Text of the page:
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A mysterious Himalayan kingdom, Bhutan is a serene place where Buddhism is the essential foundation interwoven throughout daily life. Intense storms in these dramatic mountains gave Bhutan its name which means “Land of the Thunder Dragon.” The landscape of deep valleys, lush forests and striking mountains is treasured by the Bhutanese people. Wildlife such as the golden langur, endangered snow leopard, black-necked crane, and takin, the national animal of Bhutan, call this stunning country home.
Bhutan maintained its independence for hundreds of years and remained closed to the outside world until 1974. Today, the country remains off the beaten path: full of vibrant culture and natural wonders that few people have the chance to experience. Bhutan’s constitutional monarchy aims to preserve traditional Bhutanese values and a quality of life that centers around spiritual values. This has been famously measured in terms of “Gross National Happiness.”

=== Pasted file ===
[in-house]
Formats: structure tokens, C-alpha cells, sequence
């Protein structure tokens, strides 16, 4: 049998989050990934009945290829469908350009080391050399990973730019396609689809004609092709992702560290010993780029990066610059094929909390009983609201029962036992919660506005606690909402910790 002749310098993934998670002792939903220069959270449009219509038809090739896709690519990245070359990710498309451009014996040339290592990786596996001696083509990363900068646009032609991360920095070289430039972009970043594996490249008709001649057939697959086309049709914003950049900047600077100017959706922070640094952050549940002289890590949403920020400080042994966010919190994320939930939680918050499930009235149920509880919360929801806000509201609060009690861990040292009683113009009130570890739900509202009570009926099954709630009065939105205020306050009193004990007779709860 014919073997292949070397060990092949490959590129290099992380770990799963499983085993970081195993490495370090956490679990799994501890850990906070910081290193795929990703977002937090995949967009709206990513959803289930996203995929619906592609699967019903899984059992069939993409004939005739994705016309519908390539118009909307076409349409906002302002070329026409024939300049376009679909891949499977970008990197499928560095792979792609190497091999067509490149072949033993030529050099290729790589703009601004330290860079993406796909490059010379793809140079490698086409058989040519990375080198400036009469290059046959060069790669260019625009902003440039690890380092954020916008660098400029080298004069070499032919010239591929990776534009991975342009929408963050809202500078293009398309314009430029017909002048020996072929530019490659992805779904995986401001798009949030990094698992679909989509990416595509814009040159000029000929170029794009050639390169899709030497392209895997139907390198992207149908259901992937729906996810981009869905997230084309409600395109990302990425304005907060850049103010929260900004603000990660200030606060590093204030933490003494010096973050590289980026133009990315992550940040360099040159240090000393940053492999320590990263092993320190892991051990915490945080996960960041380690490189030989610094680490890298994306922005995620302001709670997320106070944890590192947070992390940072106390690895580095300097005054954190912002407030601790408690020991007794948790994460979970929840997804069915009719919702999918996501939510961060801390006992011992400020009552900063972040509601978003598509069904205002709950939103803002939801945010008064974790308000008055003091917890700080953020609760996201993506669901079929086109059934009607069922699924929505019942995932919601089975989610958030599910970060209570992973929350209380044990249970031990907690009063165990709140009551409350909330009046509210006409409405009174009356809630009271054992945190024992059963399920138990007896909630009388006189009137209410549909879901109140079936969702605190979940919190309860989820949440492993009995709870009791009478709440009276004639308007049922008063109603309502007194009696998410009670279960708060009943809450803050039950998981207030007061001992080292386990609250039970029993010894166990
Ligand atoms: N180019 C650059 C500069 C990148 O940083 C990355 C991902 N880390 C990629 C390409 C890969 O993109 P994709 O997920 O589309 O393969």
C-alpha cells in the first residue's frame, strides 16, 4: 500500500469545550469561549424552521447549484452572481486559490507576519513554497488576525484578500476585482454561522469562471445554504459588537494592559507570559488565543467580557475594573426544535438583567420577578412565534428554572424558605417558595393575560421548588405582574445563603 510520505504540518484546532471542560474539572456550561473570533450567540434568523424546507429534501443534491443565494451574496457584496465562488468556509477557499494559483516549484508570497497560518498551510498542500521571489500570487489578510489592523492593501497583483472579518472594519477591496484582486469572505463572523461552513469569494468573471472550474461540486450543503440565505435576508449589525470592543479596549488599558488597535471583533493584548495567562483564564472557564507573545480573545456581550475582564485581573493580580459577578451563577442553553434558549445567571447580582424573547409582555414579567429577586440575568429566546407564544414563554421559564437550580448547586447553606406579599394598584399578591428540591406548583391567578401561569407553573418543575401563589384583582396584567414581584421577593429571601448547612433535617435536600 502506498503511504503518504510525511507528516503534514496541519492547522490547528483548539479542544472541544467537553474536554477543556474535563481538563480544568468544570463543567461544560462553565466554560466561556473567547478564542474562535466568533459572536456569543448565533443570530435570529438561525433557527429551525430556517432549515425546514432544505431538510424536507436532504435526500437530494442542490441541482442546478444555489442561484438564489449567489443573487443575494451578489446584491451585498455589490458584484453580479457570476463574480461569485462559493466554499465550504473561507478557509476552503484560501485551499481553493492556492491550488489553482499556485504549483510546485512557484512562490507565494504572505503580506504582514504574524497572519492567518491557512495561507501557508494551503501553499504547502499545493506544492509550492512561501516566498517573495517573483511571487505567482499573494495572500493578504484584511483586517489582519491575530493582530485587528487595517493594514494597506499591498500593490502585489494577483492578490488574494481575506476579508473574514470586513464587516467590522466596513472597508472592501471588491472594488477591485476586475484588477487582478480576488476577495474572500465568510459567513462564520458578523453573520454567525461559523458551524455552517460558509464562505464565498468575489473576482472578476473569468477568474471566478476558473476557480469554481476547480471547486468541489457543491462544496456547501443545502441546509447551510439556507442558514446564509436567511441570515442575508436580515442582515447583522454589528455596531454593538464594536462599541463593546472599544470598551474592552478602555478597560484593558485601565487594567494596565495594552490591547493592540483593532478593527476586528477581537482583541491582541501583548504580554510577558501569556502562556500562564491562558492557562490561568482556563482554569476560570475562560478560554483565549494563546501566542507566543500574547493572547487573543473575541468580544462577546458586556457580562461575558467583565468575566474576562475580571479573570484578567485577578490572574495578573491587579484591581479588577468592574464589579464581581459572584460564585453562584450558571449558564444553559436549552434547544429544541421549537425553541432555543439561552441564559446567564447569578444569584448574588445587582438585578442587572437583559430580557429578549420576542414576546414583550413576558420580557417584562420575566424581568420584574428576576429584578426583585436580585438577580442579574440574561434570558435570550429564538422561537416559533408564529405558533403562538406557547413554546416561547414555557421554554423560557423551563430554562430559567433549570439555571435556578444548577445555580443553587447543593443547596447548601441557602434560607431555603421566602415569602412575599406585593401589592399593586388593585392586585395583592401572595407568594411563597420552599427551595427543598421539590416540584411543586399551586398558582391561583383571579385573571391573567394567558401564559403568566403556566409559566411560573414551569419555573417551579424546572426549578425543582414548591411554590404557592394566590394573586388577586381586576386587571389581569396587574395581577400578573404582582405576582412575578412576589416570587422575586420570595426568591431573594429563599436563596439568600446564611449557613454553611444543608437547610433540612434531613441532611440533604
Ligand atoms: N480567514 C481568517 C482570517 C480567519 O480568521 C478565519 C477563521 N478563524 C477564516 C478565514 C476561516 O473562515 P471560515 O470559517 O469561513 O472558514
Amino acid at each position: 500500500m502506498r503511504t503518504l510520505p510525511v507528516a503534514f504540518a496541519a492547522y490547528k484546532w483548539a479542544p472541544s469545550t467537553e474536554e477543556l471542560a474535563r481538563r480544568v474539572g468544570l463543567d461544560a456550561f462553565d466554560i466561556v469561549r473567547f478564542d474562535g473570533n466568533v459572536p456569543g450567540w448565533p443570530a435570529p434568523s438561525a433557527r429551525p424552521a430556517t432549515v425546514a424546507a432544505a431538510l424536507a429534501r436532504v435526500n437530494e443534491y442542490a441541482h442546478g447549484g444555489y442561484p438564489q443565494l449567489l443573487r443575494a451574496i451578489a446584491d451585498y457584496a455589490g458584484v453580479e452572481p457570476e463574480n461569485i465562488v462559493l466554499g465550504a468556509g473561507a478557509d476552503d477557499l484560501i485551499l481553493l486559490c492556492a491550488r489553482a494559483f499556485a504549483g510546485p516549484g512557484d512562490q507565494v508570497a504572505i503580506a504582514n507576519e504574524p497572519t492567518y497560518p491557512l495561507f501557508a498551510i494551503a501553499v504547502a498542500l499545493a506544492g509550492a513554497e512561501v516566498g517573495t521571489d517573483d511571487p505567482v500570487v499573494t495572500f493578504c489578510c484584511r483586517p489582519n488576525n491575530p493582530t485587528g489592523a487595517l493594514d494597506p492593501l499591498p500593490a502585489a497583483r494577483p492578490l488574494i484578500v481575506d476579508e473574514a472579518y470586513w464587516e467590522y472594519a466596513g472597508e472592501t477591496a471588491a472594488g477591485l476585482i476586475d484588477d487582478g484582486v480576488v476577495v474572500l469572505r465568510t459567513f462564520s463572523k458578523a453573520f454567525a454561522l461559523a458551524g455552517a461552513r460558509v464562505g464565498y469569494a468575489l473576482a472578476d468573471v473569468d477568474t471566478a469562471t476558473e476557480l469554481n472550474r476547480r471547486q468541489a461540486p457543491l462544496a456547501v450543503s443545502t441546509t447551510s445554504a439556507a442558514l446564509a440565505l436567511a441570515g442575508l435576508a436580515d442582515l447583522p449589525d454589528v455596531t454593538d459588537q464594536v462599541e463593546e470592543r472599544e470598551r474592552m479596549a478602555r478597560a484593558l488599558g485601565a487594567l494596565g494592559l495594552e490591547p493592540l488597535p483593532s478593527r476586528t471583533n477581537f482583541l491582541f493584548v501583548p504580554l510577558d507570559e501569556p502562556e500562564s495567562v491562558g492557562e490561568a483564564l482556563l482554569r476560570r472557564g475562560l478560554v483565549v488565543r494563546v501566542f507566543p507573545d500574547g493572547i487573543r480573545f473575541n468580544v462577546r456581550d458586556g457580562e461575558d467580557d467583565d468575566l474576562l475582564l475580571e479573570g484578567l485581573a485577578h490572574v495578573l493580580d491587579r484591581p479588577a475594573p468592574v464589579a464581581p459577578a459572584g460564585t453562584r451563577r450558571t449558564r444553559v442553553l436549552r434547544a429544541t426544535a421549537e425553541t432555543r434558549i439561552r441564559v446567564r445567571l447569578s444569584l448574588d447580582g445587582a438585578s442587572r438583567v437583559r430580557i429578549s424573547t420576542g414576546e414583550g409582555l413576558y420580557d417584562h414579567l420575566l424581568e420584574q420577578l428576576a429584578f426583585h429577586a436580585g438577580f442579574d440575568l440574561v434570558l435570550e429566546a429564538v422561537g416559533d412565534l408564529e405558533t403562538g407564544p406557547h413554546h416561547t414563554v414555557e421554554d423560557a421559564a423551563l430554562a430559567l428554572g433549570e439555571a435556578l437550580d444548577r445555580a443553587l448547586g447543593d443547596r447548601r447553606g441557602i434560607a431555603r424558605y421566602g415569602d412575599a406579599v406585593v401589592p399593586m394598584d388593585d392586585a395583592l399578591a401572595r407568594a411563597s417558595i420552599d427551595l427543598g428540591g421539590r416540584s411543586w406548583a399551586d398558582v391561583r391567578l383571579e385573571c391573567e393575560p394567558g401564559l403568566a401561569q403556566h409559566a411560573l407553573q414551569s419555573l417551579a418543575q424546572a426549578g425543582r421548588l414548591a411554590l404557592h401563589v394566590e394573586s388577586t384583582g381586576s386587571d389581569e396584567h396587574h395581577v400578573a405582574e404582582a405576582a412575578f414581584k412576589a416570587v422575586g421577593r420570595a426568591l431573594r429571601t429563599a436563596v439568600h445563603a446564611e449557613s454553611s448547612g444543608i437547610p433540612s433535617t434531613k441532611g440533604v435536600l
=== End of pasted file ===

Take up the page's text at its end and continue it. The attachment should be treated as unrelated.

Fibers of Bhutan: Culture, Heritage and Art delves into the cultural and artistic heart of Bhutan. Traveling from west to east, you will see exquisitely built temples and shrines, hear the oral histories of the land and its inhabitants, and have intimate opportunities to meet the artisans and people who make Bhutan’s culture one of the most unique in the world.
In the western region of Paro, explore some of the holiest and historically significant temples and hike through breathtaking terrain. Northeast of Paro, in the capitol city of Thimphu, you will meet with a local textile designer and join her in an exclusive behind the scenes experience. You will also have time to engage in the capitol’s gallery of traditional Bhutanese culture. Explore the Thimphu weekend market to shop for handicrafts and immerse with locals in their daily routines.
Continue east across Bhutan via Dochula Pass: drinking in views of the higher Himalayas. The serene views are continuous throughout the Phobjikha Valley. Your Bhutanese experience will be crowned by hiking to the legendary Taktshang Monastery, also called Tiger’s Nest, on a trail through pine trees adorned with Spanish moss and fluttering prayer flags.